While world class international cuisine is there for the taking, it is the local food scene in Hong Kong that steals the hearts of residents and visitors alike. Whatever your budget and palate…

The City that Doesn’t Read 不看書的城市

The Hong Kong Book Fair is the city’s biggest literary event, drawing millions of visitors every July. The operative word in the preceding sentence is “visitors,” for many of them aren’t exactly readers. A good number show up to tsau yit lau (湊熱鬧) or literally, to go where the noise is.

In recent years, the week-long event has taken on a theme park atmosphere. It is where bargain hunters fill up empty suitcases with discounted books, where young entrepreneurs wait all night for autographed copies only to resell them on eBay, and where barely legal – and barely dressed – teenage models promote their latest photo albums. And why not? Hong Kongers love a carnival. How many people visit a Chinese New Year flower market to actually buy flowers?

If books are nourishment for the soul, then the soul of our city must have gone on a diet. In Hong Kong, not enough of us read and we don’t read enough. That makes us an “aliterate” people: able to read but not interested in reading. According to a…

Join the Club 入會須知

You have reached a midlife plateau. You have everything you thought you wanted: a happy family, a well-located apartment and a cushy management job. The only thing missing from that bourgeois utopia is a bit of oomph, a bit of recognition that you have played by the rules and done all right. A Porsche 911? Too clichéd. A rose gold Rolex? Got that last Christmas. An extramarital affair that ends in a costly divorce or a boiled bunny? No thanks. How about a membership at one of the city’s country clubs where accomplished individuals like yourself hang out in plaid pants and flat caps? Sounds great, but you’d better get in line.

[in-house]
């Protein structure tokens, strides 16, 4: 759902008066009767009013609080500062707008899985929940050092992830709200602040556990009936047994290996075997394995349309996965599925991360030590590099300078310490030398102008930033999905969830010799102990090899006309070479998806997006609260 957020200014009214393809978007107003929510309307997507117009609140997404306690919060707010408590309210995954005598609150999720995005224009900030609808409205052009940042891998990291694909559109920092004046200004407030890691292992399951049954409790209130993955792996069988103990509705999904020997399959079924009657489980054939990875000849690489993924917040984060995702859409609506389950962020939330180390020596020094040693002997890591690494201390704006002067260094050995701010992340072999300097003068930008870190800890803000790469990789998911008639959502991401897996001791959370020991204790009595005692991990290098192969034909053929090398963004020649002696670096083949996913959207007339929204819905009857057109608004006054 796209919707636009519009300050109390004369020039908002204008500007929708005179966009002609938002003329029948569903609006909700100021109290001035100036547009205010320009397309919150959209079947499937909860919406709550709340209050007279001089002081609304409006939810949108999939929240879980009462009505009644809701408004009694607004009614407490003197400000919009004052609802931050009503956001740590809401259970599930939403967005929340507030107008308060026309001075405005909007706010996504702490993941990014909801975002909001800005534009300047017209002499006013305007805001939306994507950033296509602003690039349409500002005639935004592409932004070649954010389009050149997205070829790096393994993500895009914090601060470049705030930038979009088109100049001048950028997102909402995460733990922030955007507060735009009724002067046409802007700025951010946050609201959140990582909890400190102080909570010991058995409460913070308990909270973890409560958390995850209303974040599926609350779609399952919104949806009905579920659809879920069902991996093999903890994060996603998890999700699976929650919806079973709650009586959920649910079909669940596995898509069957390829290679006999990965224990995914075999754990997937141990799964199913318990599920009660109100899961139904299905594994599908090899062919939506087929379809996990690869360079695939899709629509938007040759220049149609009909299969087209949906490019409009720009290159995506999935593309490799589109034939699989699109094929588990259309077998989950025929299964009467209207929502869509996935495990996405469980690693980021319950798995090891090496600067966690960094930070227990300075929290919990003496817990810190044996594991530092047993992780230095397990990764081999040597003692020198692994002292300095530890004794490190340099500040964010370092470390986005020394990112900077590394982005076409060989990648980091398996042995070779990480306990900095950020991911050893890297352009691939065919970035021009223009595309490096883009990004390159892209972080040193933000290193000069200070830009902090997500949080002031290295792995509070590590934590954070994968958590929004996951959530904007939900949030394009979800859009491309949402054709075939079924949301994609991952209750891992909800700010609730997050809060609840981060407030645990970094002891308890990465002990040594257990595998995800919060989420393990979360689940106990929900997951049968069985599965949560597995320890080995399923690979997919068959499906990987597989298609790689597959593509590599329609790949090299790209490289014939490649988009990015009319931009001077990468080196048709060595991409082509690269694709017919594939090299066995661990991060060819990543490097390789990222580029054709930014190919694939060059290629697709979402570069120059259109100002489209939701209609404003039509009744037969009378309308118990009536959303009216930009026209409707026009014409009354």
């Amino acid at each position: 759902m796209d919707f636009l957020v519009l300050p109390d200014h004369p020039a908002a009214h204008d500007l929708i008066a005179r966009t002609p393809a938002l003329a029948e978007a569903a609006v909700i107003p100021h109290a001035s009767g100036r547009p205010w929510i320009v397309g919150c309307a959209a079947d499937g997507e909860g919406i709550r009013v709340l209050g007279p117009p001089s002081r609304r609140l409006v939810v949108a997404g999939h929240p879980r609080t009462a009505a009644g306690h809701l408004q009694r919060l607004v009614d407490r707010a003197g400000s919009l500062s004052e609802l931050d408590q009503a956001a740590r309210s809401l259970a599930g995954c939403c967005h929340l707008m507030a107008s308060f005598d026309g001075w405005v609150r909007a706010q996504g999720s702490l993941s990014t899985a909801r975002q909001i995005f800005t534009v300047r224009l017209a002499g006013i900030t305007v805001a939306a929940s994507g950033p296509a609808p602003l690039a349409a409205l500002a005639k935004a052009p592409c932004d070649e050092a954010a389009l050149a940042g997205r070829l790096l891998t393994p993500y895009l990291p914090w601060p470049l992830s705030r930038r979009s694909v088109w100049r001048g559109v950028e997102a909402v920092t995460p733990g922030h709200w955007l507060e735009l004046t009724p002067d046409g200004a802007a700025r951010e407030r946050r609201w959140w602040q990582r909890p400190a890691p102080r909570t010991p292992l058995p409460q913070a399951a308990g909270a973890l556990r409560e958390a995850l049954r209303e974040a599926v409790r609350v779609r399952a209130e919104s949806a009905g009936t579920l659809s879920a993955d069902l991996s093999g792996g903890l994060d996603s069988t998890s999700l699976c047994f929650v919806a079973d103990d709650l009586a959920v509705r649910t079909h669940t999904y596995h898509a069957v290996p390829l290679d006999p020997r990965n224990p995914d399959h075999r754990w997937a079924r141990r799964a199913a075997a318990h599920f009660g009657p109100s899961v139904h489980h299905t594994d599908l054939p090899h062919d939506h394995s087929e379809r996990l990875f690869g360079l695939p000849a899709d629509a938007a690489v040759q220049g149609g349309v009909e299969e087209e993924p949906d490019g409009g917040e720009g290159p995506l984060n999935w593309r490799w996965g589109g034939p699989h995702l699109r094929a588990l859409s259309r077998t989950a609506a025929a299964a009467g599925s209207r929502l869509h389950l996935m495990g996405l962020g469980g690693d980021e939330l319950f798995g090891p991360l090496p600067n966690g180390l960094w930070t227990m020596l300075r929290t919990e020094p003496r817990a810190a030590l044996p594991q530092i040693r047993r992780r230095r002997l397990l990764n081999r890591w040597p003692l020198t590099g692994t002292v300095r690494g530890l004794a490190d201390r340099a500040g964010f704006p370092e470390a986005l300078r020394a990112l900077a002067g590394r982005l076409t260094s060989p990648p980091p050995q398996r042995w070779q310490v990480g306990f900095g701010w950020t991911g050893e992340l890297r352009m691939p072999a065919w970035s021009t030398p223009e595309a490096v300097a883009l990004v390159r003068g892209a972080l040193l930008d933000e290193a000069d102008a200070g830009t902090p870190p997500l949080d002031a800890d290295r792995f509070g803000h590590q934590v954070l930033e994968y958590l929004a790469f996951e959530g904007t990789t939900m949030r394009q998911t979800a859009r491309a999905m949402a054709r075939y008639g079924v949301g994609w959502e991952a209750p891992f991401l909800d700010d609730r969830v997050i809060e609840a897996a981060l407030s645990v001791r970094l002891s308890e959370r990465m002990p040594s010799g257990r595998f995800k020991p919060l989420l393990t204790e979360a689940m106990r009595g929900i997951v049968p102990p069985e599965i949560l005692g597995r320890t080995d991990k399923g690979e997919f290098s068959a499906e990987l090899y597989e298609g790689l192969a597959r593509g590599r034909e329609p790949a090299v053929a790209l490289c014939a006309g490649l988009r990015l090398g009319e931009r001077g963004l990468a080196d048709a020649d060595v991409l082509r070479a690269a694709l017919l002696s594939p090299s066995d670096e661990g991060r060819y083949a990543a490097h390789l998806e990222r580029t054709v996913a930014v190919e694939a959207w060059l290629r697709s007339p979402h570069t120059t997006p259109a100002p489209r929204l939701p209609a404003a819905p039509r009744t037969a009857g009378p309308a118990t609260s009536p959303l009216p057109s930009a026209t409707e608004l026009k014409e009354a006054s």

Clubs are an age-old concept that traces back to the Ancient Greeks and Romans. The introduction of coffee beans to England in the mid-17th Century spurred the proliferation of coffeehouses for like-minded gentlemen to trade gossip about the monarchy over a hot beverage. In the centuries since, these semi-secret hideouts evolved into main street establishments t…

The Art of Profanity 粗口藝術

We react to life’s little vicissitudes – nicking the car door, dropping the phone on a concrete pavement or losing hours of work to a computer crash – with a curse word or two. If some brute walks by and knocks the coffee right out of our hand, the appropriate response is: What the fuck? 

Swearing is one of those things that we do everyday and nearly everywhere. But like breaking wind and picking our nose, profanity is only bad when someone else does it. Most of us are too squeamish or sanctimonious to own up to it. Rarely in the human experience has something so universally shared been so vehemently condemned and denied.

Profanity exists in every culture. Curse words are the first vocabulary we learn in a foreign language and the only one we remember years later. The linguistic phenomenon can be traced as far back as Ancient Egypt and Babylon. Literary giants like William Shakespeare, James Joyce and George Bernard Shaw were known to use obscenity inventively in their works, as did …

The Beam in Our Eye 眼中的梁木

With 59 confirmed deaths and over 500 wounded, the Las Vegas mass shooting is the deadliest one in modern American history. Places like Columbine, Aurora, Newtown, Sandy Hook, Orlando—and now Sin City—are forever associated with carnage and death tolls. 

Not a week goes by in America without a horrific gun attack in a shopping mall, a school or a movie theatre.People outside the U.S. can’t fathom why the world’s wealthiest country can be in such denial over a simple fact: more guns means more gun-related deaths.

But they don’t get it, don’t now? Instead, they tell us foreigners to stay out of the debate because we don’t understand what the Second Amendment means to the Land of the Free.
So the anomaly continues: each time a shooting rampage shocks the nation, citizens respond with prayers and tributes for a while, but their lawmakers do nothing to change gun laws. And we—the foreigners—shake our heads in disbelief and wonder how many more innocent lives need to be lost before the co…